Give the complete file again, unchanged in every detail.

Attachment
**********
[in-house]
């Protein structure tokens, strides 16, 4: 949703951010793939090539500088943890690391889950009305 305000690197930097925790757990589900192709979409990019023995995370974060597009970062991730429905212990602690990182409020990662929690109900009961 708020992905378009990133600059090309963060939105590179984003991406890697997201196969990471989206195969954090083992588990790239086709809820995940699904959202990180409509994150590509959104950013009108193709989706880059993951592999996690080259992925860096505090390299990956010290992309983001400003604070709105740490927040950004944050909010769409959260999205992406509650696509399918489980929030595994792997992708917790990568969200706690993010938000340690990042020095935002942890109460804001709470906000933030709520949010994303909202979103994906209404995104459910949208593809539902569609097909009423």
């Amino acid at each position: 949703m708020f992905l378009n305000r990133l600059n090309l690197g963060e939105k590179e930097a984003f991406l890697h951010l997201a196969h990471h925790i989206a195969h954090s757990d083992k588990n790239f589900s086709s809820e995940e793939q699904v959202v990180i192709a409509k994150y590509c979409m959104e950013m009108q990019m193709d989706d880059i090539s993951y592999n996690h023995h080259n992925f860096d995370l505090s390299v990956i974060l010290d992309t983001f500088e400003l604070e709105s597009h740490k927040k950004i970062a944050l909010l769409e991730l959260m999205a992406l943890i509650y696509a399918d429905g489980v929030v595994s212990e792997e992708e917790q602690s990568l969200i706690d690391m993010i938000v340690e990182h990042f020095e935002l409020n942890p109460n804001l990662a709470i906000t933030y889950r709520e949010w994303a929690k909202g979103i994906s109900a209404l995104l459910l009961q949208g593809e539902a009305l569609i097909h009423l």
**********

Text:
[in-house]
């Protein structure tokens, strides 16, 4: 949703951010793939090539500088943890690391889950009305 305000690197930097925790757990589900192709979409990019023995995370974060597009970062991730429905212990602690990182409020990662929690109900009961 708020992905378009990133600059090309963060939105590179984003991406890697997201196969990471989206195969954090083992588990790239086709809820995940699904959202990180409509994150590509959104950013009108193709989706880059993951592999996690080259992925860096505090390299990956010290992309983001400003604070709105740490927040950004944050909010769409959260999205992406509650696509399918489980929030595994792997992708917790990568969200706690993010938000340690990042020095935002942890109460804001709470906000933030709520949010994303909202979103994906209404995104459910949208593809539902569609097909009423």
């Amino acid at each position: 949703m708020f992905l378009n305000r990133l600059n090309l690197g963060e939105k590179e930097a984003f991406l890697h951010l997201a196969h990471h925790i989206a195969h954090s757990d083992k588990n790239f589900s086709s809820e995940e793939q699904v959202v990180i192709a409509k994150y590509c979409m959104e950013m009108q990019m193709d989706d880059i090539s993951y592999n996690h023995h080259n992925f860096d995370l505090s390299v990956i974060l010290d992309t983001f500088e400003l604070e709105s597009h740490k927040k950004i970062a944050l909010l769409e991730l959260m999205a992406l943890i509650y696509a399918d429905g489980v929030v595994s212990e792997e992708e917790q602690s990568l969200i706690d690391m993010i938000v340690e990182h990042f020095e935002l409020n942890p109460n804001l990662a709470i906000t933030y889950r709520e949010w994303a929690k909202g979103i994906s109900a209404l995104l459910l009961q949208g593809e539902a009305l569609i097909h009423l």